## Susan C. Ross |

Director, Center for Science and Mathematics Education; PI responsible for administration of the grant and for the science education component.

1994: Ph.D., University of Georgia, Mathematics Education, with Patricia Wilson

1989: MSE, Mississippi State University, Mathematics Education

1986: BSE, Delta State University, Mathematics Education

1981: AA, Holmes Community College, Secondary Education

1998 - present: | Director, Center for Science and Mathematics Education, USM |

1994 - 1998: | Assistant Professor of Mathematics, USM |

1993 - 1994: | Instructor in Mathematics Department, Berry College |

1989 - 1993: | Graduate Assistant, The University of Georgia |

1986 - 1989: | Mathematics teacher, Itawamba County Schools |

National Council of Teachers of Mathematics, National Supervisors of Mathematics, Mathematical Association of America, Mississippi Council of Teachers of Mathematics, Mississippi Teachers of College Mathematics, Mississippi Science Teachers Association

Ross, S. C., & Pratt- Cotter. (Summer 1997). Subtraction in the United States: An Historical Perspective, The Mathematics Educator, vol. 8(1).

Ross, S. C., & Hebert, D. (December 1998). A quandary with quadrilateral definitions. Mathematics Teacher, vol. 91(9).

An Alternative Algorithm for Work Problems. Accepted by The Mathematics Educator but not yet published. Co-Author, Sandra Abatemarco,

Ross, S. C., & Pratt-Cotter, M. (November 1999). Subtraction From an Historical Perspective, School Science and Mathematics, vol. 99(7).

Present:

Scholar for The National Faculty, Reviewer for Key Curriculum Press, Reviewer for the Journal of Mathematics Teacher Education, President of Mississippi Council of Teachers of Mathematics, Secretary of Mississippi Teachers of College Mathematics, Conference Chair for 2002 South Regional Conference for the National Council of Teachers of Mathematics, Member of the Professional Education Committee (PEC) and the Executive Committee for the PEC at USM

Reviewer Journal of Research in Mathematics Education, Consultant for Geometry Forum, Assistant Editor of The Mathematics Educator, Presenter at 2 International, 5 National, 10 regional, 40 state/local conferences

Lida McDowell, Burnette Hamil, Mary Pratt-Cotter, Sammy Parker, Rudy Sirochman, David Hebert, Dianne Lewis, William McHenry, Janine Scott

Deborah Booth, Margaret West

Susan Nodurft, Deanna Noyles, Melinda Gann, Martha Goss, Georgia Miller, Melinda Gann, David Hebert

The Center for Science and Mathematics Education does not have an undergraduate program. I do not currently have any undergraduate student Advisees.

As a faculty member in the mathematics department, I advised approximately 25 students per year. Over the last five years, I have advised approximately 100 undergraduate students. All were secondary mathematics education majors. Selected students are: Susan Charles, Thomas Hartfield, Mary Basinger, Tara Ladner, Karen Bond, Jacqueline Woods, Keisha Smith.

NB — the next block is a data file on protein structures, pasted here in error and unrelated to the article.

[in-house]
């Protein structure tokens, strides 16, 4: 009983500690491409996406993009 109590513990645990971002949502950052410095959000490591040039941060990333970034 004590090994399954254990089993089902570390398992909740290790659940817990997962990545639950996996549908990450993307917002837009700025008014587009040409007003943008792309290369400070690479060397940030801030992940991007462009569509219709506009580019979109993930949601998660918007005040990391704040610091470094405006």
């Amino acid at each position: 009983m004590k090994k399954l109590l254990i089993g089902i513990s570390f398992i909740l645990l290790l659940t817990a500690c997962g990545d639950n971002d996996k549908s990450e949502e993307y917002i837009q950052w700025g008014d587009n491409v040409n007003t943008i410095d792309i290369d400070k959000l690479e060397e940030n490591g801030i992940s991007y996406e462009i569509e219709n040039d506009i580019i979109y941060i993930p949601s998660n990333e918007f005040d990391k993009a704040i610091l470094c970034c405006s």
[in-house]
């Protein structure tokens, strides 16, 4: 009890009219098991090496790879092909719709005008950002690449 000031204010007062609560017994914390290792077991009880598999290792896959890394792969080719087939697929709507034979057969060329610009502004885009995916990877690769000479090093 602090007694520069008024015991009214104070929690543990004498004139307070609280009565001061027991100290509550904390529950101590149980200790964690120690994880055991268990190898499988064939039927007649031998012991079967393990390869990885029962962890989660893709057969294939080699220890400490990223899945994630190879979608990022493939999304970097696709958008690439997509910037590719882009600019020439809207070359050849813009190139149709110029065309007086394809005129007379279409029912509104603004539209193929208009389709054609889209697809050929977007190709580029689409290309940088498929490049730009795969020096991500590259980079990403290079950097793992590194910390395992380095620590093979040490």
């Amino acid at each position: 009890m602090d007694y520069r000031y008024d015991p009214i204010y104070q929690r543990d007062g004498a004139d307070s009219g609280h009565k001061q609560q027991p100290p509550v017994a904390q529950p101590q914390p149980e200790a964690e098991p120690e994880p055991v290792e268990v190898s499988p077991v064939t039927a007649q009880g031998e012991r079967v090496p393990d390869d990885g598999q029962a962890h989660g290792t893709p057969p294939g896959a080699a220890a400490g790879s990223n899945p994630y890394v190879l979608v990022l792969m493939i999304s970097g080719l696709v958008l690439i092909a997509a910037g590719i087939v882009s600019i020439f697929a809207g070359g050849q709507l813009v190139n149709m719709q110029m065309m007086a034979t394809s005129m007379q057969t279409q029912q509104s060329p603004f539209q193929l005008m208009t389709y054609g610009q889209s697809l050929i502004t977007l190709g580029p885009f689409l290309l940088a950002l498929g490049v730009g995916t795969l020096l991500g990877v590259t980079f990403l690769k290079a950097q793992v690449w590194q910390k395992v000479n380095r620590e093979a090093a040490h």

None.

Four Ph.D. dissertations.

SCR is currently serving as principal investigator for a Title II Eisenhower Education Grant titled Mathematics and Science Partnership for Implementing National Standards (MSPINS). This grant involves working with four schools districts in developing leadership teams that is involved in writing a district plan for implementing national standards in either science or mathematics. SCR is also currently serving as a Co-PI for a U.S. Dept. of Ed. Grant titled Preparing Teachers to Teach with Technology (PT3). USM is a subcontract with Mississippi State University, the recipients of the grant. SCR is coordinating the USM subcontract. Focusing on the undergraduate course in science and mathematics specifically designed for elementary majors, this project focuses on integrating the use of technology into the teaching of science and mathematics on the elementary level. In the past, SCR has served as principal investigator or project director on six grants, all of which focused on improving the teaching of mathematics and/or science for grade levels K-12.

SCR has always focused on the connection between mathematics content knowledge and mathematics education. Research interests has focused on an exploration of the conceptual understanding elementary preservice teachers have of mathematics, to the history of mathematics and mathematics education, to the integration of technology into K-12 mathematics and science curriculum. low this conversion. Another reason for measuring the polymerization rate at low conversions is that during the early stages of the reaction, the initiator and monomer concentrations remain relatively constant, and you don't have to worry about measuring changes in these values.

Molecular weight can be moderated through the addition of chain transfer agents such as an alkylmercaptan. One which is widely used is dodecyl mercaptan. This molecule readily transfers a hydrogen from the sulfur to a carbon radical:

The various relations of the rate constantskand how they affect the rate of polymerization can be summarized as:_{tr}, k_{i}, and k_{p}There is a characteristic chain transfer constant (C

1.k_{p}>> k_{tr}andk_{i}` ~ k_{p}no change in R_{p}2.k_{p}>> k_{tr}andk_{i}` < k_{p}decrease in R_{p}3.k_{p}<< k_{tr}andk_{i}` < k_{p}large decrease in R_{p}4.k_{p}<< k_{tr}andk_{i}` ~ k_{p}no change in R_{p}5.k_{p}>> k_{tr}andk_{i}` > k_{p}no change in R_{p}6.k_{p}<< k_{tr}andk_{i}` > k_{p}no change in R_{p}_{tr}) for each chain transfer agent - monomer system defined as: